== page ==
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version 1.0 released 29/1/99

Definition of Terms and Assumptions
Types of Deconvolution
Prestack applications - Signature Deconvolution, DBS
Post-Stack applications - DAS

Deconvolution is a filtering process which removes a wavelet from the recorded
seismic trace by reversing the process of convolution. The commonest way to perform
deconvolution is to design a Wiener filter to transform one wavelet into another
wavelet in a least-squares sense. By far the most important application is predictive
deconvolution in which a repeating signal (e.g. primaries and multiples) is shaped to
one which doesn't repeat (primaries only). Predictive deconvolution suppresses
multiple reflections and optionally alters the spectrum of the input data to increase
resolution. It is almost always applied at least once to marine seismic data.

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The mathematical assumptions of predictive deconvolution are that:

1. The primary reflection series is random (beware cyclotherms).

2. The source wavelet is minimum phase and is doesn't vary though the earth
3. The noise is random and is of minimal level.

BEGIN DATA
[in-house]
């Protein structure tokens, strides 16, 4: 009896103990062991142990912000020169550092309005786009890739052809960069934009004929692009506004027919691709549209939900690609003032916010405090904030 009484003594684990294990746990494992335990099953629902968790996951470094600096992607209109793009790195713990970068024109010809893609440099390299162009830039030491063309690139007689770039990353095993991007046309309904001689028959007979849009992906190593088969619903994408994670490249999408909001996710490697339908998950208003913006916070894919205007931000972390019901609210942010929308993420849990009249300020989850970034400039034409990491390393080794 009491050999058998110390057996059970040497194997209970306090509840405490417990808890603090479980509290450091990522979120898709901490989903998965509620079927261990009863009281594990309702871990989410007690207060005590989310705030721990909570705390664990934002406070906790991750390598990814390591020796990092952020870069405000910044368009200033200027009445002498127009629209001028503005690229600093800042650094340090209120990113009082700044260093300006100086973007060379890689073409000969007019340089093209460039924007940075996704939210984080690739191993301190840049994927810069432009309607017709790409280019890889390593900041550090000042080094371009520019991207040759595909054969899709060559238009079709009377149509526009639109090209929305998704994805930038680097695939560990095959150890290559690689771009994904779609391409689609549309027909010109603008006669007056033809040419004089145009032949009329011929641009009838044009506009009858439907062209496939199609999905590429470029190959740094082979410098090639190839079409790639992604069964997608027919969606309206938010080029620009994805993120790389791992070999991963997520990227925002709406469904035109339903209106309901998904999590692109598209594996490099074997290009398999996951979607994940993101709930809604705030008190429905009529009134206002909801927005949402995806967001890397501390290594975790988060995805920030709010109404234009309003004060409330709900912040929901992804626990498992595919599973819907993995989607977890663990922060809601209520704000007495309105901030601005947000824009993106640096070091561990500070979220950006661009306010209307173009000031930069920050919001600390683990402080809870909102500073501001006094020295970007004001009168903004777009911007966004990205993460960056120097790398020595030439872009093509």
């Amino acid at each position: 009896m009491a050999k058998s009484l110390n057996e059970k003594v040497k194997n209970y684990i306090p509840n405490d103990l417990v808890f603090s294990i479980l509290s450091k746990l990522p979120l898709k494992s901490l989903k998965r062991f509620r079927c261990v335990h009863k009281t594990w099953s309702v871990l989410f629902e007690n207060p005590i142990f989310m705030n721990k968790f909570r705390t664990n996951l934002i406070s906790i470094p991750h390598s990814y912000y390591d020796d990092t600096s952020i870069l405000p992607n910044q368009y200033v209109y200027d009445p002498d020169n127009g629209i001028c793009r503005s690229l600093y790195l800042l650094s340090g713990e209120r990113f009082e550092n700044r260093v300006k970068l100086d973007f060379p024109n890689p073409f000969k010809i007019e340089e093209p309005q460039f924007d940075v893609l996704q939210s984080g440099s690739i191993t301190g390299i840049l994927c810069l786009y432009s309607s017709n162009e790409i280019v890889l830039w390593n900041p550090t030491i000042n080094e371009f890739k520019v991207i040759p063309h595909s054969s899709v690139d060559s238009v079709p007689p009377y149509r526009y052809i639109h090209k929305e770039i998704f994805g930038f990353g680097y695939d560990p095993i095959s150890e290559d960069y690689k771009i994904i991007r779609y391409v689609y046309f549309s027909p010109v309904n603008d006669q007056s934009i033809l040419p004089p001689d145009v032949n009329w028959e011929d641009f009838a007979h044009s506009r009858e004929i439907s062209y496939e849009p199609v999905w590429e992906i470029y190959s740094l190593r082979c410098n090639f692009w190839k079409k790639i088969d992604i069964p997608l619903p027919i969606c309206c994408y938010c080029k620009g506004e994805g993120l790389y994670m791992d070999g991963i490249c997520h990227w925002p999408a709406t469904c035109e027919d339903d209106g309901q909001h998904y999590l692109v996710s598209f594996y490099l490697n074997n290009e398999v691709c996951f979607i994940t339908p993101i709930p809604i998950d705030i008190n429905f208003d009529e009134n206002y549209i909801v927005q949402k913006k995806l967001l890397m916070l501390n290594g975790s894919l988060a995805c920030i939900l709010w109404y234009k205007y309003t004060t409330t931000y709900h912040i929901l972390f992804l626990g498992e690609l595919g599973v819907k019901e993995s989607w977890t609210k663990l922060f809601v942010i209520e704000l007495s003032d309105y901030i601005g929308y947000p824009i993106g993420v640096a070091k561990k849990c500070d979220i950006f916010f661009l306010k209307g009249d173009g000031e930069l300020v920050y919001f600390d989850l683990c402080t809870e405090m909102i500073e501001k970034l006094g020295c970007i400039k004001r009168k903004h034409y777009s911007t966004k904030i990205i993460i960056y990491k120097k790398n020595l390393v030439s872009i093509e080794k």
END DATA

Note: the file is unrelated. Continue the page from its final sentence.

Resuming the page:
4. The multiple period is fixed (stationary).
5. The data are zero offset and dip is ignored.
While these assumptions are not satisfied by typical seismic data, extensive practical
experience has shown that gapped predictive deconvolution can be very effective at
suppressing multiple reflections with periods of less than around 300ms. The level of
noise in the data can significantly affect deconvolution results. The following figure
summarises deconvolution parameters and results using a simple synthetic example
which consists of a water bottom reflection and series of multiple reflections. The
objective of deconvolution would be to suppress the multiple reflections.

The mathematics of predictive deconvolution require that the autocorrelation of the

source wavelet is known. Since this is rarely true in practice the autocorrelation of the